Car park and ruins, Blenkinsopp Castle
Blenkinsopp Castle shown within Northumberland
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Blenkinsopp Castle is a fire-damaged, partly demolished 19th-century country mansion, incorporating the ruinous remains of a 14th-century tower house, which is located above the Tipalt Burn approximately one mile south of Greenhead, Northumberland, England. It is a Grade I listed building and a Scheduled Ancient Monument.
Blenkinsopp seems clearly to originate in the early medieval Cumbric language, probably as blaen 'top' + kein 'back, ridge' (thus 'top of the ridge'). To this was later added the Old English element hōp 'valley'.
The ancient manor of Blenkinsopp was held by the eponymous Blenkinsopp family from the 13th century, and they created a substantial tower house. A licence to crenellate the house was granted on May 6, 1340.
An early account by Wallis, writing prior to 1769 and quoted by Rev. J. F. Hodgson, found "the west and north-west side of it protected by a very high cespititious wall and a deep foss – a vault going through it, north and south, 33  feet in length, and in breadth 18½ feet: two lesser ones on the north side. The facing on the western wall has been down beyond the memory of any person yet living."
('Cespititious' in the above quote means 'turfy' or 'grass-covered', from the Latin 'caespes' meaning 'turf'.)
A survey of 1541 reported the roof to be in decay and the tower not to be in good repair. The family, whilst retaining ownership, granted possession to the Earl of Northumberland, and abandoned the castle for their other nearby properties to the east at Bellister Castle and Blenkinsop Hall.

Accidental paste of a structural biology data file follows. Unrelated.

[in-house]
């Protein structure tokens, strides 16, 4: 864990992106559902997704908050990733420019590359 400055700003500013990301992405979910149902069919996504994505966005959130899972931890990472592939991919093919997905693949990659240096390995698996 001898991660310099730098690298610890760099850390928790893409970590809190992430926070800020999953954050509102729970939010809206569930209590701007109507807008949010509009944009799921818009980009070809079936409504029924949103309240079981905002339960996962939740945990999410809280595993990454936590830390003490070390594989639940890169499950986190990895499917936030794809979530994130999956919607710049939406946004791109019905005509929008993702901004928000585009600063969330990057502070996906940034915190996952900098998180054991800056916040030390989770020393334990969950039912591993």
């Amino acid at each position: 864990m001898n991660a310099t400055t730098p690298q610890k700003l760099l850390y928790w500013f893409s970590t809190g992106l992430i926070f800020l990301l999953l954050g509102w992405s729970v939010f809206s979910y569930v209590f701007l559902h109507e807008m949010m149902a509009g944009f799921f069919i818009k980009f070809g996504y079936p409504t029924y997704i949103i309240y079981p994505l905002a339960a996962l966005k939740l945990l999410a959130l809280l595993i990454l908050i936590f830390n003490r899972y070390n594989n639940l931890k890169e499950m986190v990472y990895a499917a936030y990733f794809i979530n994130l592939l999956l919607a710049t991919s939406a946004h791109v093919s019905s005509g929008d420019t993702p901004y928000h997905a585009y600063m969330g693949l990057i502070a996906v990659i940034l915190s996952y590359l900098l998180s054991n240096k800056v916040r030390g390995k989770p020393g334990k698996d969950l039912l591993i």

In 1727 the heiress Jane Blenkinsopp married William Coulson of Jesmond. By 1832 the property was in disuse, and a mine agent's house was built adjoining the ruinous structure, probably by the architect John Dobson. In about 1877 William Blenkinsopp Coulson carried out a major restoration project which created a large mansion house on the site. Shortly after these works, the Coulsons sold all their Blenkinsopp estates to Edward Joicey.
In the 20th century the mansion served as a hotel, but major damage was caused in 1954 by a fire, and large parts of the property were demolished on safety grounds.
Today it is part home and part ruin.
- Bethany Fox, 'The P-Celtic Place-Names of North-East England and South-East Scotland', The Heroic Age, 10 (2007), http://www.heroicage.org/issues/10/fox.html (appendix at http://www.heroicage.org/issues/10/fox-appendix.html).
- Hodgson copying corrects this to 53
- English Heritage;Images of England, Image and architectural description
- Ryder, P. F., Blenkinsop Castle, Napper Collerton Partnership, May 1986
- Hodgson, John, A History of Northumberland, Part 2, Volume 3, (1840), pp129–132
- Fry, Plantagenet Somerset, The David & Charles Book of Castles, David & Charles, 1980. ISBN 0-7153-7976-3
- The Gatehouse Gazetteer, Blenkinsop Castle
- Structures in the North East
- Keys to the Past